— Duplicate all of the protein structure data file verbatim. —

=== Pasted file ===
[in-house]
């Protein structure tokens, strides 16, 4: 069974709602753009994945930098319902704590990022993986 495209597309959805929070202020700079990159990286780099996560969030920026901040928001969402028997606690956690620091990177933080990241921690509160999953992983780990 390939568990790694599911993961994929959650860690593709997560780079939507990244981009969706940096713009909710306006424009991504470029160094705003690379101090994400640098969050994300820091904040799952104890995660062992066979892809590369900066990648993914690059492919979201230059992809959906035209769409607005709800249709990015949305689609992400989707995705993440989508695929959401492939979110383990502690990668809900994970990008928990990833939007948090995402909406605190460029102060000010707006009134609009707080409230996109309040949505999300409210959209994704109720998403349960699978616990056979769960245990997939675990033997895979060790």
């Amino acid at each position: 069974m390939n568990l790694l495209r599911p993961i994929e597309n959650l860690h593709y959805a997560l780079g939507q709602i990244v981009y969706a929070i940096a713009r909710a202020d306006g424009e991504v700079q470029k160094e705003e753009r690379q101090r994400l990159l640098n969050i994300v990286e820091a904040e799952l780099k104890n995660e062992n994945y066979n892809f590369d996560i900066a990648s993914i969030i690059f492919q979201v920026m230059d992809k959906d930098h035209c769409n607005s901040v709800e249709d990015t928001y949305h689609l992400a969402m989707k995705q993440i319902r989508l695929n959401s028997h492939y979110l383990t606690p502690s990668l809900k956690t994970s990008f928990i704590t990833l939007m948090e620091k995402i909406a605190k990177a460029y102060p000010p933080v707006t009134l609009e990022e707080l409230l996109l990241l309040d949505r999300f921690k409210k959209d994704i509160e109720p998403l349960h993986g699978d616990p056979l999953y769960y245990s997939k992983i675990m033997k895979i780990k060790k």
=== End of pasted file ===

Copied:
[in-house]
């Protein structure tokens, strides 16, 4: 069974709602753009994945930098319902704590990022993986 495209597309959805929070202020700079990159990286780099996560969030920026901040928001969402028997606690956690620091990177933080990241921690509160999953992983780990 390939568990790694599911993961994929959650860690593709997560780079939507990244981009969706940096713009909710306006424009991504470029160094705003690379101090994400640098969050994300820091904040799952104890995660062992066979892809590369900066990648993914690059492919979201230059992809959906035209769409607005709800249709990015949305689609992400989707995705993440989508695929959401492939979110383990502690990668809900994970990008928990990833939007948090995402909406605190460029102060000010707006009134609009707080409230996109309040949505999300409210959209994704109720998403349960699978616990056979769960245990997939675990033997895979060790």
């Amino acid at each position: 069974m390939n568990l790694l495209r599911p993961i994929e597309n959650l860690h593709y959805a997560l780079g939507q709602i990244v981009y969706a929070i940096a713009r909710a202020d306006g424009e991504v700079q470029k160094e705003e753009r690379q101090r994400l990159l640098n969050i994300v990286e820091a904040e799952l780099k104890n995660e062992n994945y066979n892809f590369d996560i900066a990648s993914i969030i690059f492919q979201v920026m230059d992809k959906d930098h035209c769409n607005s901040v709800e249709d990015t928001y949305h689609l992400a969402m989707k995705q993440i319902r989508l695929n959401s028997h492939y979110l383990t606690p502690s990668l809900k956690t994970s990008f928990i704590t990833l939007m948090e620091k995402i909406a605190k990177a460029y102060p000010p933080v707006t009134l609009e990022e707080l409230l996109l990241l309040d949505r999300f921690k409210k959209d994704i509160e109720p998403l349960h993986g699978d616990p056979l999953y769960y245990s997939k992983i675990m033997k895979i780990k060790k």